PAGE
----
Electrical & Computer Engineering     |     Carnegie Mellon

Tuesday, March 20, 12:15-1:15 p.m. HH-1112


Nicola Nicolici
McMaster University

Combined Input/Output Test Data Compression for Digital Integrated Circuits

As digital logic is continually being more densely packed into each integrated circuit, gate density outstrips pin density and sophisticated manufacture test technologies are required to cost-effectively screen chips for defects inherent to the semiconductor fabrication process. Scan based testing which provides observability/controllability to the internal state elements of a circuit, coupled with combinational automatic test pattern generation (ATPG), has established itself as a successful solution for testing digital integrated circuits. Introduction of scan however results in large volumes of test data which must be stored on the automatic test equipment (ATE). The increase in ATE memory and tester channel bandwidth, adds to the escalating expenses for test equipment and, consequently, increases the product cost. This problem has been addressed in the form of test data compression that uses hardware placed on-chip, and is comprised of two aspects: 1) input compression which takes advantage of the sparse nature of ATPG patterns, using compressed seeds from the ATE to reproduce the specified bits of test cubes and 2) output compression which compresses the circuit response and delivers a signature back to the tester.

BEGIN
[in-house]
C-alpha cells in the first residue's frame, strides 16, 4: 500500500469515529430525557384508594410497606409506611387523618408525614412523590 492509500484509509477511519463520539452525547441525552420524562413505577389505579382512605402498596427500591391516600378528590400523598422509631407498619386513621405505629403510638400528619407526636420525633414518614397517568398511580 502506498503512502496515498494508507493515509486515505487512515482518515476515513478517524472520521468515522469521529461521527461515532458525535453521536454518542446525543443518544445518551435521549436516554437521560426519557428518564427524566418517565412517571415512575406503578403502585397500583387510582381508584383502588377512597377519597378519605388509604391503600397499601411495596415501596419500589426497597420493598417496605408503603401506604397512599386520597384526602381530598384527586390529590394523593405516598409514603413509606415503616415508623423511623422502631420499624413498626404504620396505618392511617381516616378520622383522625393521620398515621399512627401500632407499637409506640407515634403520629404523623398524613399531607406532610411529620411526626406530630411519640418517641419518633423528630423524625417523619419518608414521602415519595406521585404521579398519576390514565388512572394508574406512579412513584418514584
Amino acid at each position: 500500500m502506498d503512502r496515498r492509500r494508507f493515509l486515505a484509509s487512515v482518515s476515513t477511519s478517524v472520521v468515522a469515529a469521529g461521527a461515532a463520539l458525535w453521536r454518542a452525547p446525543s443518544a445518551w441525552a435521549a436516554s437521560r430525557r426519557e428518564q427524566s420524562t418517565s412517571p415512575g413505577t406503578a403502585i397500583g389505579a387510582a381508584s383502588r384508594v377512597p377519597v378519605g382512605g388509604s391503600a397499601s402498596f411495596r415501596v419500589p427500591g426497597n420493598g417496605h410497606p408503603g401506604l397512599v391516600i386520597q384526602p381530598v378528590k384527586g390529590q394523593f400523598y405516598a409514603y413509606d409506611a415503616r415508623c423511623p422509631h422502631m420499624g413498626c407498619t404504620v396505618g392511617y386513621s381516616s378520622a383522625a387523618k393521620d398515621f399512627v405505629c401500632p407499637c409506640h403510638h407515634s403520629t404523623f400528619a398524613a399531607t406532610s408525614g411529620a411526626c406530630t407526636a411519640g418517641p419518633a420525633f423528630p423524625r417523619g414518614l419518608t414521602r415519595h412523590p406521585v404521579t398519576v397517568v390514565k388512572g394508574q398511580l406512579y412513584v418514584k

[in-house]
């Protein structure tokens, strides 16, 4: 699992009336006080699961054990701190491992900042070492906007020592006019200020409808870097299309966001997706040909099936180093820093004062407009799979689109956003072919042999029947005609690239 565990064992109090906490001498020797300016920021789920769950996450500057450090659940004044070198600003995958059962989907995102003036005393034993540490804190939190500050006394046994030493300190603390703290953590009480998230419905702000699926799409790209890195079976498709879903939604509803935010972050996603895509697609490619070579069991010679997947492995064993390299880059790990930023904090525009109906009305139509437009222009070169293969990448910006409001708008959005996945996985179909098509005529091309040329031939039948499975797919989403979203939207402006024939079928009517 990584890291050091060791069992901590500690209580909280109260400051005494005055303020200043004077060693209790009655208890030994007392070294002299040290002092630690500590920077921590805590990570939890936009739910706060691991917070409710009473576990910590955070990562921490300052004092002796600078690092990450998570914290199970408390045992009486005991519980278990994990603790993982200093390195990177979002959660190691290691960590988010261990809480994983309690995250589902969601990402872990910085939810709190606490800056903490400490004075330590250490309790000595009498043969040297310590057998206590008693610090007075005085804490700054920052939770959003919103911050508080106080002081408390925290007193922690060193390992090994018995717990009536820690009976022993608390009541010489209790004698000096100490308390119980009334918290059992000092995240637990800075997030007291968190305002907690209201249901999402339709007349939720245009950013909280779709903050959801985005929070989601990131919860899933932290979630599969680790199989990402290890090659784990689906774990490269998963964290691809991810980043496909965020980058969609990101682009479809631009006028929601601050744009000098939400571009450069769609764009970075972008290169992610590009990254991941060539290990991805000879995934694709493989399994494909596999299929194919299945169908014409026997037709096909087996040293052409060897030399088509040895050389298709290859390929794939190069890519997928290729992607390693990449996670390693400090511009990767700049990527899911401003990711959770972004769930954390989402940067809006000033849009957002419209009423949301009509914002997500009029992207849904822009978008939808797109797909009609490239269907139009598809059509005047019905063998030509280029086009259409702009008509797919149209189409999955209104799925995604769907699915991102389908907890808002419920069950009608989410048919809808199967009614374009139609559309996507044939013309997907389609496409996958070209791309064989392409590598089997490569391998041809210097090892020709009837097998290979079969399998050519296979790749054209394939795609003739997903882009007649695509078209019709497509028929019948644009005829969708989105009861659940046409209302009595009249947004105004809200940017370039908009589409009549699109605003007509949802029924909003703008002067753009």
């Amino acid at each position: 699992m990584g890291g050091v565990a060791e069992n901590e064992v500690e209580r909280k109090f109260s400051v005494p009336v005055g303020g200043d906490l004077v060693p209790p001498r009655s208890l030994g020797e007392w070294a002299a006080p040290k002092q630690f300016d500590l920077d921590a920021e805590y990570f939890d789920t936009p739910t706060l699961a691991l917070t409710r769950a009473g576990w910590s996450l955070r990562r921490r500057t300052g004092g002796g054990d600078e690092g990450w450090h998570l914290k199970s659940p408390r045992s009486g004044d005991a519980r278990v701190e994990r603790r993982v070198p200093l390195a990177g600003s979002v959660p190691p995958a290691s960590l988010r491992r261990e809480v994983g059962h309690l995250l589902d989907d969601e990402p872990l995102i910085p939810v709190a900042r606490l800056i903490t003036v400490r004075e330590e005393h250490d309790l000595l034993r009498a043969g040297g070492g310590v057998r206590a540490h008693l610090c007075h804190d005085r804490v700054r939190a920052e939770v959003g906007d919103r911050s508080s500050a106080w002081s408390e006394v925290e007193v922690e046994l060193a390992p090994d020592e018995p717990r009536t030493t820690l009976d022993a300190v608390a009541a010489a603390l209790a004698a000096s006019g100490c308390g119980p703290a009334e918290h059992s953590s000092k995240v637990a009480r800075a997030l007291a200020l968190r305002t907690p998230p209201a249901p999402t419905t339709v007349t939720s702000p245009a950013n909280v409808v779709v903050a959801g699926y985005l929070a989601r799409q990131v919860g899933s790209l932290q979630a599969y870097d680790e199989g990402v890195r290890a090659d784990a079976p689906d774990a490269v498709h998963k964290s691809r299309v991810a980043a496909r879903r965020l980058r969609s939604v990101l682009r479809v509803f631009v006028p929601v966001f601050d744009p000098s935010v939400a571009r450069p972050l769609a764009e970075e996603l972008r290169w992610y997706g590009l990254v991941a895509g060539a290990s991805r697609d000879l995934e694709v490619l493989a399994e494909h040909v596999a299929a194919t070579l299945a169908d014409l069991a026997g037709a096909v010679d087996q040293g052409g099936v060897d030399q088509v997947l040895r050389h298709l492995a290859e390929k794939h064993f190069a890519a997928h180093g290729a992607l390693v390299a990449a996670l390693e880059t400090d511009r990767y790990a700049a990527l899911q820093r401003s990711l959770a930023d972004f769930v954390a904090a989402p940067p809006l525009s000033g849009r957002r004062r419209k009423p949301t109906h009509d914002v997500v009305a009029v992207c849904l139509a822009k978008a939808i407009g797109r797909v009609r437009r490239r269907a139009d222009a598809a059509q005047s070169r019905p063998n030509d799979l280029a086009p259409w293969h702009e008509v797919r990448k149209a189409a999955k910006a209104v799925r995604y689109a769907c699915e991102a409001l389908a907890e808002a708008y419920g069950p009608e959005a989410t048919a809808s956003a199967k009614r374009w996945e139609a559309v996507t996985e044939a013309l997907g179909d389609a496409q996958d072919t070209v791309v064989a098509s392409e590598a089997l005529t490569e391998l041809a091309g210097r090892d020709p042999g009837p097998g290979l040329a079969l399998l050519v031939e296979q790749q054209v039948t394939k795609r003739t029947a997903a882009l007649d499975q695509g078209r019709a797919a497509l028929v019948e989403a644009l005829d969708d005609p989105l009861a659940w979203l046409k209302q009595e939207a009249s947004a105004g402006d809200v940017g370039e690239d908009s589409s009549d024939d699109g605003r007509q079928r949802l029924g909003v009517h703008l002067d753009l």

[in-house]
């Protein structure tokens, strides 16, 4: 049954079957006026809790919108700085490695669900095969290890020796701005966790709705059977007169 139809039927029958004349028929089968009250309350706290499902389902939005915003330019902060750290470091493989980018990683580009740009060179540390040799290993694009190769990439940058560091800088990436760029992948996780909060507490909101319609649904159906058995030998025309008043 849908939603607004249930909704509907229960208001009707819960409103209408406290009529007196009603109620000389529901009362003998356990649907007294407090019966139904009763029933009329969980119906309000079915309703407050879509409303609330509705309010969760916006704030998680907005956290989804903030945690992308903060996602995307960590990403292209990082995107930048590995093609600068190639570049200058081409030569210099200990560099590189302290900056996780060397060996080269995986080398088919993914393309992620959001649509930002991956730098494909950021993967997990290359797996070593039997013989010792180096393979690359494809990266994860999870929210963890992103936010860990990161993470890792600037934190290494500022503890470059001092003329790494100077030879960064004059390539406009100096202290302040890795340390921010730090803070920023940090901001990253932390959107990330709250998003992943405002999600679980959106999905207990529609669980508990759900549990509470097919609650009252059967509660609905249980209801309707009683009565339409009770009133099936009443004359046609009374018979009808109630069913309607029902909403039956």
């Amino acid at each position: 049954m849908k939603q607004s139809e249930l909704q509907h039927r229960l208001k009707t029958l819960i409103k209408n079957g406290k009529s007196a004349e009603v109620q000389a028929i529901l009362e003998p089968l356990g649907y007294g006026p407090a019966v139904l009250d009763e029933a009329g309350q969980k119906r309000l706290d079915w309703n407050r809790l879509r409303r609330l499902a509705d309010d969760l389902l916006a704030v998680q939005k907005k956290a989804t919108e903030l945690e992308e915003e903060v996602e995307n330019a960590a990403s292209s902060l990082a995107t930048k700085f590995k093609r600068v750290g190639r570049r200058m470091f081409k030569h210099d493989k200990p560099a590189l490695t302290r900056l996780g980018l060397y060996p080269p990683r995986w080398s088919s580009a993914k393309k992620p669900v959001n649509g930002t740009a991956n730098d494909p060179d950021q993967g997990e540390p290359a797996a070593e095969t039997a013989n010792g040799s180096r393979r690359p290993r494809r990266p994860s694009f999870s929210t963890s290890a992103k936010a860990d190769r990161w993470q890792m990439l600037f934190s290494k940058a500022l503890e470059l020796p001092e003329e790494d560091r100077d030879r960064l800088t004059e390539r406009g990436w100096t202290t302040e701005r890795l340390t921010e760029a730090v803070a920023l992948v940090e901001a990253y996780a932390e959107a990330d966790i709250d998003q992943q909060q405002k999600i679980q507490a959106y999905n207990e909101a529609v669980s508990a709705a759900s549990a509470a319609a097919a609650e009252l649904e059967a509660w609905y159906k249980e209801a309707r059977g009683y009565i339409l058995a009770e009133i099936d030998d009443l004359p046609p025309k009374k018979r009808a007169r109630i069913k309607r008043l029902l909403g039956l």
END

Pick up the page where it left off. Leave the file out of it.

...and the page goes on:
Test data compression has been subject to significant research in the past decade. In this talk we will overview the most relevant approaches and explain their distinguishing features and advantages. We will also discuss the recent work on combined input/output compression developed at McMaster University.


Nicola Nicolici received the Dipl. Ing. degree in computer engineering from the “Politehnica” University of Timisoara, Romania, in 1997, and the Ph.D. degree in electronics and computer science from the University of Southampton, U.K., in 2000. In 2001 he joined McMaster University, Ontario, Canada where currently he is an Associate Professor in the Department of Electrical and Computer Engineering. His research interests are in the area of electronic test automation, with special emphasis on core-based system-on-a-chip test, power-constrained test, test data compression and silicon debug and diagnosis. He was the recipient of the IEEE TTTC Beausang Award for the Best Student Paper at the International Test Conference (ITC 2000) and the Best Paper Award at the IEEE/ACM Design Automation and Test in Europe Conference (DATE 2004).